"It could be that the wrong Fed governor says the wrong thing in the next couple of weeks and that kicks it off."

Higher yields pressure growth stocks, many of which are technology and tech-related, whose future cash flows are discounted at higher rates.

After fears of rising inflation sparked volatility in equity markets in recent weeks, all eyes will be on the closely watched monthly US personal consumption report - the Fed's favourite inflation gauge - due later in the week.

With the S&P 500 sitting less than 1.0 per cent away from its record high, strategists expect the benchmark index to end the year only about 2.5 per cent above its current level as concerns over increasing inflationary risks weigh, according to a Reuters poll.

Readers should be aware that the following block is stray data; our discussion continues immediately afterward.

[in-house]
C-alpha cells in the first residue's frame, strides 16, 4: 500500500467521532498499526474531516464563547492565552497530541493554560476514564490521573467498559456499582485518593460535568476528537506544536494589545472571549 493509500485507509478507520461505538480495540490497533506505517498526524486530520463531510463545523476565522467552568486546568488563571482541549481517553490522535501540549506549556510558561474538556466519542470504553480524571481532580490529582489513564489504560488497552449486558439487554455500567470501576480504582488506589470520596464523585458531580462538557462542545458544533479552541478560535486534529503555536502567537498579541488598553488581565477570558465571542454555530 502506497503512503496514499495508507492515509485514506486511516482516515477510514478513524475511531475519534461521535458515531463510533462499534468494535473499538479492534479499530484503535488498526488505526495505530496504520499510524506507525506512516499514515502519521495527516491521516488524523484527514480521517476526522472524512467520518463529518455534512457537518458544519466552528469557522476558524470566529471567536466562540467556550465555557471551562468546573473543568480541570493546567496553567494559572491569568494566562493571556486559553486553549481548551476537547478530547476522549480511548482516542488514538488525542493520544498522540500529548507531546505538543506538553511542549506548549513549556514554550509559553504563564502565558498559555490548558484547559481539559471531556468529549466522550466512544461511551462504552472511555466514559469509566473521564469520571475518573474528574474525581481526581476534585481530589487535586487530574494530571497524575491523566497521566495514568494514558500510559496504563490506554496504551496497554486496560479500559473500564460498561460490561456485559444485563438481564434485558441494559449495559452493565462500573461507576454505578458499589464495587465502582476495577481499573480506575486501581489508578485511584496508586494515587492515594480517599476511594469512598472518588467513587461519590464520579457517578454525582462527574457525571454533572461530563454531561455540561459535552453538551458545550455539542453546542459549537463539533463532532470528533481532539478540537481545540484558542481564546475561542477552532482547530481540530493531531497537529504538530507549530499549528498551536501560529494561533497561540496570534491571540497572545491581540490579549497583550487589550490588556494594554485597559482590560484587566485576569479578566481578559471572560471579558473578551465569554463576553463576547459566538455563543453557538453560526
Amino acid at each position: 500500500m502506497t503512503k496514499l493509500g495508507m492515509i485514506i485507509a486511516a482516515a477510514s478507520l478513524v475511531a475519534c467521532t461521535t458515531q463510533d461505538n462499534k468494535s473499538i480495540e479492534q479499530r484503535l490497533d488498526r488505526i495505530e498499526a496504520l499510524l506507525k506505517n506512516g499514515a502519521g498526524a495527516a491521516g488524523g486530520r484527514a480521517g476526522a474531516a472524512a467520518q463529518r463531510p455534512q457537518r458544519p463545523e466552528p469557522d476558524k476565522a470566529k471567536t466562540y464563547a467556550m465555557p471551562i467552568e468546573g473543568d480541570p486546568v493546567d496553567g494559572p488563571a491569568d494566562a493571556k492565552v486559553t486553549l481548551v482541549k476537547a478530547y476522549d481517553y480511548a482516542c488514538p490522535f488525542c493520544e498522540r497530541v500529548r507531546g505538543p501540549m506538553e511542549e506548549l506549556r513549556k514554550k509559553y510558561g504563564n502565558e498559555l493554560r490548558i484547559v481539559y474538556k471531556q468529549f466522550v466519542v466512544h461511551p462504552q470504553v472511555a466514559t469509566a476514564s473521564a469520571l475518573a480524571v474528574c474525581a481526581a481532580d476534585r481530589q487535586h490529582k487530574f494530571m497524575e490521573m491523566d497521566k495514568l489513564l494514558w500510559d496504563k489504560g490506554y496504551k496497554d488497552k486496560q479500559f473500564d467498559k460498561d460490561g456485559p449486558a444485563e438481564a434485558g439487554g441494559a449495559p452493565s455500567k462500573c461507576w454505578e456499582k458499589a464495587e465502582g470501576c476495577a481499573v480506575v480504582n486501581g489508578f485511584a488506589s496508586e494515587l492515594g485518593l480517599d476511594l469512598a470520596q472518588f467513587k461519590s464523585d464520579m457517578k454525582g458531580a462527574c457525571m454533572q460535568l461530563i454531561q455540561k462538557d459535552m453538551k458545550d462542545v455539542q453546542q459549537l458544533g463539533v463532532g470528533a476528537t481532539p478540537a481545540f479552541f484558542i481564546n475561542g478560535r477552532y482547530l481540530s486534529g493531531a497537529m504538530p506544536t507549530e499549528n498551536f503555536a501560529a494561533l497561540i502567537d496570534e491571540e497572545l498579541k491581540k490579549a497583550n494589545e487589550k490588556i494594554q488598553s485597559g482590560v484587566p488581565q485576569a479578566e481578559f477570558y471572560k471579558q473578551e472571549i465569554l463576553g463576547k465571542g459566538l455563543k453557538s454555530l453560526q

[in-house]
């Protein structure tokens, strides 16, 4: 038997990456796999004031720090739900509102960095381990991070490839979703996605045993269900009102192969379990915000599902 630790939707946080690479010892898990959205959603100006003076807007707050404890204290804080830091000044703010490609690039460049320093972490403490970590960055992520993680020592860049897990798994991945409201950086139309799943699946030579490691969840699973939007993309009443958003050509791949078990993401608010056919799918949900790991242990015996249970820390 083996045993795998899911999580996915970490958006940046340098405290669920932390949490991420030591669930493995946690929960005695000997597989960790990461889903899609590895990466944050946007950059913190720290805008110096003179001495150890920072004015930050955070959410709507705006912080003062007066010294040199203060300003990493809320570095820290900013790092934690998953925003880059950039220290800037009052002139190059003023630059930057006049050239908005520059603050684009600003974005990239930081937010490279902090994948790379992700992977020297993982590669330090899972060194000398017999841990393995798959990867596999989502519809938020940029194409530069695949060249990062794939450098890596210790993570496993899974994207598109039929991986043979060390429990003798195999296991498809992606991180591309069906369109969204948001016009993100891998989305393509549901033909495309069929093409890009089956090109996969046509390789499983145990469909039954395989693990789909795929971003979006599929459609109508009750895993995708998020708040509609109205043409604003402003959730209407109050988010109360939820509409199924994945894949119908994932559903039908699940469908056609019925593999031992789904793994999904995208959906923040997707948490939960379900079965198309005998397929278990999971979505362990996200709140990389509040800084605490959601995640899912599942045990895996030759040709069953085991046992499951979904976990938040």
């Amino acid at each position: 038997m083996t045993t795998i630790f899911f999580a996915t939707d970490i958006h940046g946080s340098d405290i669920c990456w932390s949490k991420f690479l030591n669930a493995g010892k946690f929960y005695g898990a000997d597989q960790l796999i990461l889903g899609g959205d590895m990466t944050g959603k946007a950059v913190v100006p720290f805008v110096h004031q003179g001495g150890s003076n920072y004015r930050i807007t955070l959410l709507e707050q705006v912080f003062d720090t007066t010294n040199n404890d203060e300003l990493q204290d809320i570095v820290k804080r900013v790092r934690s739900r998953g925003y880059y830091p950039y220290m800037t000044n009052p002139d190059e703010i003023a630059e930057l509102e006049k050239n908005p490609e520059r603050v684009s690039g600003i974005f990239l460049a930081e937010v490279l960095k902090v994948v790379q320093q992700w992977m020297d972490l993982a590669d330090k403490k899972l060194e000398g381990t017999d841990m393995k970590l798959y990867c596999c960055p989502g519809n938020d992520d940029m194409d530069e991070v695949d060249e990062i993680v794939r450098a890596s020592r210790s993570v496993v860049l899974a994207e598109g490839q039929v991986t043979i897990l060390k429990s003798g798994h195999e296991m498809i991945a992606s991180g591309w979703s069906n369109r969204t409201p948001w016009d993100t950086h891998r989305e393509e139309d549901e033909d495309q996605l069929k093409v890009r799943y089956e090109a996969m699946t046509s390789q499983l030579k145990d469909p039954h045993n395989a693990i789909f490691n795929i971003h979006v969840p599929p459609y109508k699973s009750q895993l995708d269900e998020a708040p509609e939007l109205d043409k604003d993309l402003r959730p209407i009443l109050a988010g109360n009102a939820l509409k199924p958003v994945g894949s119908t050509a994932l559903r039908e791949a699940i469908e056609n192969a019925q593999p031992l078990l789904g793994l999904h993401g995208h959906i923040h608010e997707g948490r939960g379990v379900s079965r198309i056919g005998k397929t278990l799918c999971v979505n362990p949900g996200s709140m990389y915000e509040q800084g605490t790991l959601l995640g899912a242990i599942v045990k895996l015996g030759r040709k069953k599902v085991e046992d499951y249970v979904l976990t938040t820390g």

Analysts have pointed to the 4,200 level on the S&P 500 as a strong resistance point after several failed attempts to hold above, which could spark more gains should the index manage to convincingly cross.

Trading volumes are likely to lessen heading into the extended Memorial Day holiday weekend, which could exacerbate price moves.

Amazon ticked 0.19 per cent higher after announcing it is buying MGM, the US movie studio home to the James Bond franchise, for $US8.45 billion ($A10.91 billion), giving it a huge library of films and TV shows and ramping up competition with streaming rivals led by Netflix and Disney+.

Drug retailers such as Walgreens, CVS Health and Rite Aid Corp all lost ground after a report Amazon is considering the launch of physical pharmacies in the United States.

Ford Motor Co jumped 8.51 per cent higher after it outlined plans to boost spending on its electrification efforts by more than a third.

Department store operator Nordstrom Inc dropped 5.78 per cent after reporting a bigger than expected quarterly loss, hurt by price markdowns.

is a reporter and data journalist with Morningstar. Tweet him @lewjackk or get in touch via email